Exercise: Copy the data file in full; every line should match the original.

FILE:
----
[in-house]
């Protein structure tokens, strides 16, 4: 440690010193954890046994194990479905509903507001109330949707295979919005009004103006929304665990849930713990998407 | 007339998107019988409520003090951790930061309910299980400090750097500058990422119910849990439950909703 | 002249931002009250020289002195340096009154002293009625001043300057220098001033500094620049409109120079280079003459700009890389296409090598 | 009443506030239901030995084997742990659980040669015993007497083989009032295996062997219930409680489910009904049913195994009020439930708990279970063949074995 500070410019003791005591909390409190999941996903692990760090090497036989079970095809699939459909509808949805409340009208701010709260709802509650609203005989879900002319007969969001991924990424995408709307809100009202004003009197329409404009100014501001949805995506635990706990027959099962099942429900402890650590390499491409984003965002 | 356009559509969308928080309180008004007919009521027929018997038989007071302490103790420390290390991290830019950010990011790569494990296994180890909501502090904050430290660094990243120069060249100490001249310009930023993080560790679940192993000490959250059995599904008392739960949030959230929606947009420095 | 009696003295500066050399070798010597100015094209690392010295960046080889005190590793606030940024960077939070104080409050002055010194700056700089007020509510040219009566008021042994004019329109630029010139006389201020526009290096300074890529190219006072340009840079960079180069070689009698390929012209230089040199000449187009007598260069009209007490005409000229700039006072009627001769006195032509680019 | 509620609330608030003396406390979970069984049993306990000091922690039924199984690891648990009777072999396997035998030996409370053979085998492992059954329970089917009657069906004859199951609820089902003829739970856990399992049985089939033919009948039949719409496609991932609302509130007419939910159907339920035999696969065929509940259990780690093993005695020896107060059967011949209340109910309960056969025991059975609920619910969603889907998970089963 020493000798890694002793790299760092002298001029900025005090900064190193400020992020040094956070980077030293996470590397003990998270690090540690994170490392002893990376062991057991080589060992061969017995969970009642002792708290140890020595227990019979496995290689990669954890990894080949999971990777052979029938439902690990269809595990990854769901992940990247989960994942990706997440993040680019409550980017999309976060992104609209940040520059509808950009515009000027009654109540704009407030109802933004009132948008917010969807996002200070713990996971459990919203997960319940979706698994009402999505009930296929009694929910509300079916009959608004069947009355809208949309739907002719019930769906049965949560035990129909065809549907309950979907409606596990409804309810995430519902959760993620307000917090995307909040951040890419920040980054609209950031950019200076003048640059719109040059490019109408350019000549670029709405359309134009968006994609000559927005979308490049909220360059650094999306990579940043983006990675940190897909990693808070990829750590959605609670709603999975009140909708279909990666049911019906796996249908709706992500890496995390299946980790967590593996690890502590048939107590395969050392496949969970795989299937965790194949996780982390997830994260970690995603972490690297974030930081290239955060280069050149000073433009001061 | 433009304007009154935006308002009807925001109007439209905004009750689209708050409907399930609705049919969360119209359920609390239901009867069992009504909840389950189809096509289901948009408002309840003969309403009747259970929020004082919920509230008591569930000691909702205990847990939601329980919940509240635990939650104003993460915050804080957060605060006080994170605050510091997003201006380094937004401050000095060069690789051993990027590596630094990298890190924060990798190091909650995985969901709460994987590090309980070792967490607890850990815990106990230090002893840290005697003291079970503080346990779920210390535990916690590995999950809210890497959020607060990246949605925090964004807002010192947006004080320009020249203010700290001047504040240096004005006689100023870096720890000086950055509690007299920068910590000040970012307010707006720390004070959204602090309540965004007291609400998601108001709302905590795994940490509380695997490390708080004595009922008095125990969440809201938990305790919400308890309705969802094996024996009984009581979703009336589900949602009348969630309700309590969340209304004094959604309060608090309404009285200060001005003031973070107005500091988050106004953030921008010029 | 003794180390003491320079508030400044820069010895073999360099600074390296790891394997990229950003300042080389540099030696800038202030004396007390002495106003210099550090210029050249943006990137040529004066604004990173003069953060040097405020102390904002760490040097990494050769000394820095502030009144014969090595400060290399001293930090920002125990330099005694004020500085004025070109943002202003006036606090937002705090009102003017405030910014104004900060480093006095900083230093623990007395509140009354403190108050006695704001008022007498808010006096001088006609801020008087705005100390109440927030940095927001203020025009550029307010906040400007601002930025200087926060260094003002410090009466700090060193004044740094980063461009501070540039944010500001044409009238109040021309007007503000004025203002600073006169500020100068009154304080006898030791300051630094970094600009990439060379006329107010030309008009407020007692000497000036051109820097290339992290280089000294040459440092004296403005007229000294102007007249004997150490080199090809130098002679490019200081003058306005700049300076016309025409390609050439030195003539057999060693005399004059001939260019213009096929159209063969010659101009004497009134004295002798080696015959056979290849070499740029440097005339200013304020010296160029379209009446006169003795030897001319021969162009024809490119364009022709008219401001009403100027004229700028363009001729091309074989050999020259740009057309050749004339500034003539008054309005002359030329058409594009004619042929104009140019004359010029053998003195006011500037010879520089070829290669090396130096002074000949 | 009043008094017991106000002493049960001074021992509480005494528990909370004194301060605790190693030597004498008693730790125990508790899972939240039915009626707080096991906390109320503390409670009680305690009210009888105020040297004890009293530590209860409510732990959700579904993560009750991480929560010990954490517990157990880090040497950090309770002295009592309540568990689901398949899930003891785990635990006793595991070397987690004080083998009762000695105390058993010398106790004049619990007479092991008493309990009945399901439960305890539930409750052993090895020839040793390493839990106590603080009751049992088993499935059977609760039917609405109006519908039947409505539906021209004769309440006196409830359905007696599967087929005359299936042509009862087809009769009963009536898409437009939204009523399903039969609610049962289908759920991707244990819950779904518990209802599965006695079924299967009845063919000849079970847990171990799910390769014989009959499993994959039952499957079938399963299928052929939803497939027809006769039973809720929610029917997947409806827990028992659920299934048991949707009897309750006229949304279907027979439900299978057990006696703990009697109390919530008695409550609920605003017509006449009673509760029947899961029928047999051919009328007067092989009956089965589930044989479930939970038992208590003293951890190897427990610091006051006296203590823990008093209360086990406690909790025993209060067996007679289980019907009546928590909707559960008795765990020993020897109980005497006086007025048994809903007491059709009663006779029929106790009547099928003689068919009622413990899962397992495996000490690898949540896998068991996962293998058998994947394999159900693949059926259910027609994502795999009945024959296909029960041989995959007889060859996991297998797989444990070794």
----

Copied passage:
[in-house]
């Protein structure tokens, strides 16, 4: 440690010193954890046994194990479905509903507001109330949707295979919005009004103006929304665990849930713990998407 | 007339998107019988409520003090951790930061309910299980400090750097500058990422119910849990439950909703 | 002249931002009250020289002195340096009154002293009625001043300057220098001033500094620049409109120079280079003459700009890389296409090598 | 009443506030239901030995084997742990659980040669015993007497083989009032295996062997219930409680489910009904049913195994009020439930708990279970063949074995 500070410019003791005591909390409190999941996903692990760090090497036989079970095809699939459909509808949805409340009208701010709260709802509650609203005989879900002319007969969001991924990424995408709307809100009202004003009197329409404009100014501001949805995506635990706990027959099962099942429900402890650590390499491409984003965002 | 356009559509969308928080309180008004007919009521027929018997038989007071302490103790420390290390991290830019950010990011790569494990296994180890909501502090904050430290660094990243120069060249100490001249310009930023993080560790679940192993000490959250059995599904008392739960949030959230929606947009420095 | 009696003295500066050399070798010597100015094209690392010295960046080889005190590793606030940024960077939070104080409050002055010194700056700089007020509510040219009566008021042994004019329109630029010139006389201020526009290096300074890529190219006072340009840079960079180069070689009698390929012209230089040199000449187009007598260069009209007490005409000229700039006072009627001769006195032509680019 | 509620609330608030003396406390979970069984049993306990000091922690039924199984690891648990009777072999396997035998030996409370053979085998492992059954329970089917009657069906004859199951609820089902003829739970856990399992049985089939033919009948039949719409496609991932609302509130007419939910159907339920035999696969065929509940259990780690093993005695020896107060059967011949209340109910309960056969025991059975609920619910969603889907998970089963 020493000798890694002793790299760092002298001029900025005090900064190193400020992020040094956070980077030293996470590397003990998270690090540690994170490392002893990376062991057991080589060992061969017995969970009642002792708290140890020595227990019979496995290689990669954890990894080949999971990777052979029938439902690990269809595990990854769901992940990247989960994942990706997440993040680019409550980017999309976060992104609209940040520059509808950009515009000027009654109540704009407030109802933004009132948008917010969807996002200070713990996971459990919203997960319940979706698994009402999505009930296929009694929910509300079916009959608004069947009355809208949309739907002719019930769906049965949560035990129909065809549907309950979907409606596990409804309810995430519902959760993620307000917090995307909040951040890419920040980054609209950031950019200076003048640059719109040059490019109408350019000549670029709405359309134009968006994609000559927005979308490049909220360059650094999306990579940043983006990675940190897909990693808070990829750590959605609670709603999975009140909708279909990666049911019906796996249908709706992500890496995390299946980790967590593996690890502590048939107590395969050392496949969970795989299937965790194949996780982390997830994260970690995603972490690297974030930081290239955060280069050149000073433009001061 | 433009304007009154935006308002009807925001109007439209905004009750689209708050409907399930609705049919969360119209359920609390239901009867069992009504909840389950189809096509289901948009408002309840003969309403009747259970929020004082919920509230008591569930000691909702205990847990939601329980919940509240635990939650104003993460915050804080957060605060006080994170605050510091997003201006380094937004401050000095060069690789051993990027590596630094990298890190924060990798190091909650995985969901709460994987590090309980070792967490607890850990815990106990230090002893840290005697003291079970503080346990779920210390535990916690590995999950809210890497959020607060990246949605925090964004807002010192947006004080320009020249203010700290001047504040240096004005006689100023870096720890000086950055509690007299920068910590000040970012307010707006720390004070959204602090309540965004007291609400998601108001709302905590795994940490509380695997490390708080004595009922008095125990969440809201938990305790919400308890309705969802094996024996009984009581979703009336589900949602009348969630309700309590969340209304004094959604309060608090309404009285200060001005003031973070107005500091988050106004953030921008010029 | 003794180390003491320079508030400044820069010895073999360099600074390296790891394997990229950003300042080389540099030696800038202030004396007390002495106003210099550090210029050249943006990137040529004066604004990173003069953060040097405020102390904002760490040097990494050769000394820095502030009144014969090595400060290399001293930090920002125990330099005694004020500085004025070109943002202003006036606090937002705090009102003017405030910014104004900060480093006095900083230093623990007395509140009354403190108050006695704001008022007498808010006096001088006609801020008087705005100390109440927030940095927001203020025009550029307010906040400007601002930025200087926060260094003002410090009466700090060193004044740094980063461009501070540039944010500001044409009238109040021309007007503000004025203002600073006169500020100068009154304080006898030791300051630094970094600009990439060379006329107010030309008009407020007692000497000036051109820097290339992290280089000294040459440092004296403005007229000294102007007249004997150490080199090809130098002679490019200081003058306005700049300076016309025409390609050439030195003539057999060693005399004059001939260019213009096929159209063969010659101009004497009134004295002798080696015959056979290849070499740029440097005339200013304020010296160029379209009446006169003795030897001319021969162009024809490119364009022709008219401001009403100027004229700028363009001729091309074989050999020259740009057309050749004339500034003539008054309005002359030329058409594009004619042929104009140019004359010029053998003195006011500037010879520089070829290669090396130096002074000949 | 009043008094017991106000002493049960001074021992509480005494528990909370004194301060605790190693030597004498008693730790125990508790899972939240039915009626707080096991906390109320503390409670009680305690009210009888105020040297004890009293530590209860409510732990959700579904993560009750991480929560010990954490517990157990880090040497950090309770002295009592309540568990689901398949899930003891785990635990006793595991070397987690004080083998009762000695105390058993010398106790004049619990007479092991008493309990009945399901439960305890539930409750052993090895020839040793390493839990106590603080009751049992088993499935059977609760039917609405109006519908039947409505539906021209004769309440006196409830359905007696599967087929005359299936042509009862087809009769009963009536898409437009939204009523399903039969609610049962289908759920991707244990819950779904518990209802599965006695079924299967009845063919000849079970847990171990799910390769014989009959499993994959039952499957079938399963299928052929939803497939027809006769039973809720929610029917997947409806827990028992659920299934048991949707009897309750006229949304279907027979439900299978057990006696703990009697109390919530008695409550609920605003017509006449009673509760029947899961029928047999051919009328007067092989009956089965589930044989479930939970038992208590003293951890190897427990610091006051006296203590823990008093209360086990406690909790025993209060067996007679289980019907009546928590909707559960008795765990020993020897109980005497006086007025048994809903007491059709009663006779029929106790009547099928003689068919009622413990899962397992495996000490690898949540896998068991996962293998058998994947394999159900693949059926259910027609994502795999009945024959296909029960041989995959007889060859996991297998797989444990070794």